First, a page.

There's money to be made in returning e-commerce orders
Every week, dozens of people walk into Petals N Wax, a Marina del Rey gift store, to return items they bought from online retailers.
They bring in blouses from Eloquii, shorts from Chubbies and bags from Everlane.
The practice would be totally bizarre were it not for the fact that Petals N Wax is partnered with Happy Returns, a Santa Monica start-up trying to make money by making it easier for people to send back e-commerce purchases.
The company sits at a unique intersection of frustrations: Customers who buy things online don't like the arts-and-crafts experience (packing tape, shipping labels, boxes) of online returns. Online-only retailers, feeling pressure from the likes of Zappos and Amazon to offer free returns, are bleeding cash to do the same. And bricks-and-mortar stores losing foot traffic to online competitors are struggling to entice people back.
Happy Returns frames itself as a solution to each of those problems.
"If you give consumers a choice of returning something via mail or in person, they overwhelmingly prefer to return in person," said David Sobie, who co-founded Happy Returns with Mark Geller.
About 8 percent of items bought in the U.S. end up being returned, according to the National Retail Federation. In 2015, this translated to $260.5 billion in goods returned, not including the cost of processing and shipping. In online retail, the retail federation estimates that the figure for returns is 15 percent to 30 percent. For some online clothing retailers, it can be as high as 40 percent.
Despite the considerable number of e-commerce returns, online retailers have struggled to make returning items as easy as buying them.
Happy Returns is among the first to build a business off returns. The start-up has so far partnered with 20 online retailers and has 50 "return bars" across the country that include the concierge desks at malls.
Under the Happy Returns system, customers can take items they've bought from partner online retailers to a partnering mall or bricks-and-mortar store. The refund is processed on the spot. The partnering mall or store then bundles together returned items and ships them to Happy Returns' warehouse in Santa Monica, where the company's 25 employees sort and ship the goods back to the e-commerce seller. Online retailers pay Happy Returns a fee per item returned. Sobie and Geller declined to reveal how much the company charges, but said it's cheaper than if online retailers were to handle returns themselves.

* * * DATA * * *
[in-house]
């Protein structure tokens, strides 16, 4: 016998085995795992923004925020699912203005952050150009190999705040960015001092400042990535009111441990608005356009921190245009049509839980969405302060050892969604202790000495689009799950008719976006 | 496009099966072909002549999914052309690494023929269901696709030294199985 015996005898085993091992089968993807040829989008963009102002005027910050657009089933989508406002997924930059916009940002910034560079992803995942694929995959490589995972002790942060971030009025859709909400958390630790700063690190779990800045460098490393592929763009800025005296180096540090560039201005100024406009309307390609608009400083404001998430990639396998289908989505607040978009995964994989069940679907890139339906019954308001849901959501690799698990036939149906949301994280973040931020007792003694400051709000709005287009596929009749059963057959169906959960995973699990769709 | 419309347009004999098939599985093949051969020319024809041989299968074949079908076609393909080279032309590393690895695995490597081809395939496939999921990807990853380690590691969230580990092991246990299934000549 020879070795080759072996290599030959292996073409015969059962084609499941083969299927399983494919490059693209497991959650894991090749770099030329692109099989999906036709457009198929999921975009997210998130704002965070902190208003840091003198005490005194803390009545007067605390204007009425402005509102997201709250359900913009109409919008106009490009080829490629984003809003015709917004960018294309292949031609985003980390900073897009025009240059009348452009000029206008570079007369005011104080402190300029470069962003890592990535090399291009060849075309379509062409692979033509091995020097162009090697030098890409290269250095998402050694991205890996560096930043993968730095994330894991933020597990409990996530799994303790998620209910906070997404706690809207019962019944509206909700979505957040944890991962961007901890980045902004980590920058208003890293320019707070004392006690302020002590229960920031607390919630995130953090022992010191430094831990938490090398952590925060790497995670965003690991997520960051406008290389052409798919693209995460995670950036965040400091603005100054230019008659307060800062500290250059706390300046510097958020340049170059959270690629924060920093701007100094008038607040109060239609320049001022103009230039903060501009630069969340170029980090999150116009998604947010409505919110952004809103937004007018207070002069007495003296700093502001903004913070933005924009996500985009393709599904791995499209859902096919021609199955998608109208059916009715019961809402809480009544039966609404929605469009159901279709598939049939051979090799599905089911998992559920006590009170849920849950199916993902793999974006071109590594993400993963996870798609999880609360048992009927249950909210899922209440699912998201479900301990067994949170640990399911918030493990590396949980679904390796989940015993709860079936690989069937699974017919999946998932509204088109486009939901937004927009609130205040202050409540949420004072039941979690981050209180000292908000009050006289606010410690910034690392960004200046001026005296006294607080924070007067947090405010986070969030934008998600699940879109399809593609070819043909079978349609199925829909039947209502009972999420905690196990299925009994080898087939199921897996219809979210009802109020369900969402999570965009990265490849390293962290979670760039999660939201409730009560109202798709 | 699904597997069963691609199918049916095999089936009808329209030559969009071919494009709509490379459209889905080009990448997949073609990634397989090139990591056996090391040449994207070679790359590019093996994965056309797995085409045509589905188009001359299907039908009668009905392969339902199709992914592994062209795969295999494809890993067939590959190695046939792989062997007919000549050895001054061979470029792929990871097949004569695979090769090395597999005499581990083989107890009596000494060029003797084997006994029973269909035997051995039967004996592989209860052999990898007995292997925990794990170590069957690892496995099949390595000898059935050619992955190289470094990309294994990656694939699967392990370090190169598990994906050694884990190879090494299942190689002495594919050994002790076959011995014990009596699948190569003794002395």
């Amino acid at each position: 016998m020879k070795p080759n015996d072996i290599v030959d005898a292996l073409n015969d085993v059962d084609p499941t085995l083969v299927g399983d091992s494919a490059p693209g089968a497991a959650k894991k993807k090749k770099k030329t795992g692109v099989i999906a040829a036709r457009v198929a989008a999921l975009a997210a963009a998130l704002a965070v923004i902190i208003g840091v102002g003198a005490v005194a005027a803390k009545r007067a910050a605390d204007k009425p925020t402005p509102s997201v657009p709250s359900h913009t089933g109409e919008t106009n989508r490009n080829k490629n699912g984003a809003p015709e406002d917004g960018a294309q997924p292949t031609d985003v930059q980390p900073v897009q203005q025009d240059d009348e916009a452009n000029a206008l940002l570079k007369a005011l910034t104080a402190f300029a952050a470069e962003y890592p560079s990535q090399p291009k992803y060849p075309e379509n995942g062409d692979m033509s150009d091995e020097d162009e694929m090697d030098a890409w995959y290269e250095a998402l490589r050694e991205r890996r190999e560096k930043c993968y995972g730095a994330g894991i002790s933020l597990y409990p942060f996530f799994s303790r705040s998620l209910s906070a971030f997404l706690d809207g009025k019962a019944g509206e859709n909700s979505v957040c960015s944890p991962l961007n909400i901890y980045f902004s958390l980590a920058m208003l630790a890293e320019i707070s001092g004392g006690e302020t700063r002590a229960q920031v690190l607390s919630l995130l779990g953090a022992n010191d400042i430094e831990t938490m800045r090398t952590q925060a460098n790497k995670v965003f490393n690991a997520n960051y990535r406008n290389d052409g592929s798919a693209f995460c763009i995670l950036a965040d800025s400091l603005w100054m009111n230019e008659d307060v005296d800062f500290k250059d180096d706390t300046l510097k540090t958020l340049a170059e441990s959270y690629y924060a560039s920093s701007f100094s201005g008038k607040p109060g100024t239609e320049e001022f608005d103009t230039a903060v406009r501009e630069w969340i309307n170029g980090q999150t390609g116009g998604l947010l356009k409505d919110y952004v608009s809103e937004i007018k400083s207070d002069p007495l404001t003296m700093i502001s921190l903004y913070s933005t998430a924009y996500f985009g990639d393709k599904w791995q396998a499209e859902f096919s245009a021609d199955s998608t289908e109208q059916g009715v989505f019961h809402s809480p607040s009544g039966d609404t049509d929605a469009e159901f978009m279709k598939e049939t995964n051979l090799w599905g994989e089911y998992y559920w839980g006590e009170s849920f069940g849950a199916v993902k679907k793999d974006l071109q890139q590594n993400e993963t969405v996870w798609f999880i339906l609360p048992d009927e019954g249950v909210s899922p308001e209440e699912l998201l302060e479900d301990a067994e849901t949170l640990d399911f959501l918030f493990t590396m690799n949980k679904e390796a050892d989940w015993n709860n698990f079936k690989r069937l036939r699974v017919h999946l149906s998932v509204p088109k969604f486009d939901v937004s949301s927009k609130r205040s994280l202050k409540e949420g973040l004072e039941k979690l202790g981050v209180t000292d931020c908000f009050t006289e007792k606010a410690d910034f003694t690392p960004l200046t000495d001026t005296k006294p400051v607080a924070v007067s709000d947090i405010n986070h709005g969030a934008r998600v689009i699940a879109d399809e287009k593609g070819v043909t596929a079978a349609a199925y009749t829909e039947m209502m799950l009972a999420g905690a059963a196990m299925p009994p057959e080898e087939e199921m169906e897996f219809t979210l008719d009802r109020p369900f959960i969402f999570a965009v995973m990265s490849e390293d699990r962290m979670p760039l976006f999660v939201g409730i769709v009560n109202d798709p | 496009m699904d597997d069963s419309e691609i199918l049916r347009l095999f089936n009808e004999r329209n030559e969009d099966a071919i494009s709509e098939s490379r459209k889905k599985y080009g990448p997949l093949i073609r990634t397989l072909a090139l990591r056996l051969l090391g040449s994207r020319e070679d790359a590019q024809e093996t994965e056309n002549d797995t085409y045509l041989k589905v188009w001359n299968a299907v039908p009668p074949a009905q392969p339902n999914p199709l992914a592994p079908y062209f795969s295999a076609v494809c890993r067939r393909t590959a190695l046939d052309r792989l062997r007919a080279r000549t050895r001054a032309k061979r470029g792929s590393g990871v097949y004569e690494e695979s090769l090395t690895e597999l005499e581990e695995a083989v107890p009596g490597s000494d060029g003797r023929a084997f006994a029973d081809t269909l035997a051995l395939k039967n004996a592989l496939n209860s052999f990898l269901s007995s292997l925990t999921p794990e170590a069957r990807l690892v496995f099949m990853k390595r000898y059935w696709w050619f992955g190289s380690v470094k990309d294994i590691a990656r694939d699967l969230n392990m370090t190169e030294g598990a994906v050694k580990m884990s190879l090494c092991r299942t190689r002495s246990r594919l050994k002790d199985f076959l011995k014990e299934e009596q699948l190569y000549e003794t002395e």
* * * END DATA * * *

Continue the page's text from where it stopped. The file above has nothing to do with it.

Happy Returns doesn't pay the bricks-and-mortar stores and malls it works with, but store owners like Petals N Wax's Taplin aren't complaining: Since partnering with Happy Returns in August, she said, she's seen a 10 percent increase in her own store's sales. She estimates that of the 20 to 50 people who come to her store each week to return goods via Happy Returns, nearly 50 percent end up buying something from her store.
"The whole transaction takes us two to three minutes," Taplin said of the returns. Happy Returns provided her store with an iPad, training and tech support. The company also provides return bags and shipping labels. UPS visits her store once a day to pick up the returns.
Happy Returns doesn't yet have direct competitors, but Amazon's recent acquisition of Whole Foods signals that online retailers are increasingly interested in obtaining a bricks-and-mortar presence to handle both pickups and returns, according to venture capital investors. And whereas start-ups such as Shyp pick up, package and ship items—removing some of the hassle of online returns—customers have to pay to use the service. Happy Returns is free for customers. "Returns are the next battleground for the next generation of commerce," said Greg Bettinelli, a partner at Los Angeles venture capital firm Upfront Ventures, which along with Lowercase Capital, Maveron, Brilliant Ventures, U.S. Venture Partners and other private investors has helped Happy Returns raise $14 million.
"These returns are driving foot traffic, and the foot traffic is converting into sales," he said. "Most retailers are killing to get more traffic into their stores."
They're also proving popular with shoppers.
Fashion retailer Eloquii, which has three bricks-and-mortar stores and does most of its sales online, partnered with Happy Returns when the service launched in early 2016. In that time, its volume of returns has remained steady, but the number of customers returning items through Happy Returns has increased twentyfold.
More than a third of all of the calls and emails Eloquii used to get were about returns, according to Chief Executive Mariah Chase.
"People would ask, 'Where's my return? When am I going to get my refund? How do I track my return package?'" Chase said. "It's a pain point for us, and working with Happy Returns eliminated that pain point."
Happy Returns declined to discuss its revenue, but Geller and Sobie said the volume of returns handled by the company has doubled every two months this year, and it plans to expand into more locations with more partners in 2018.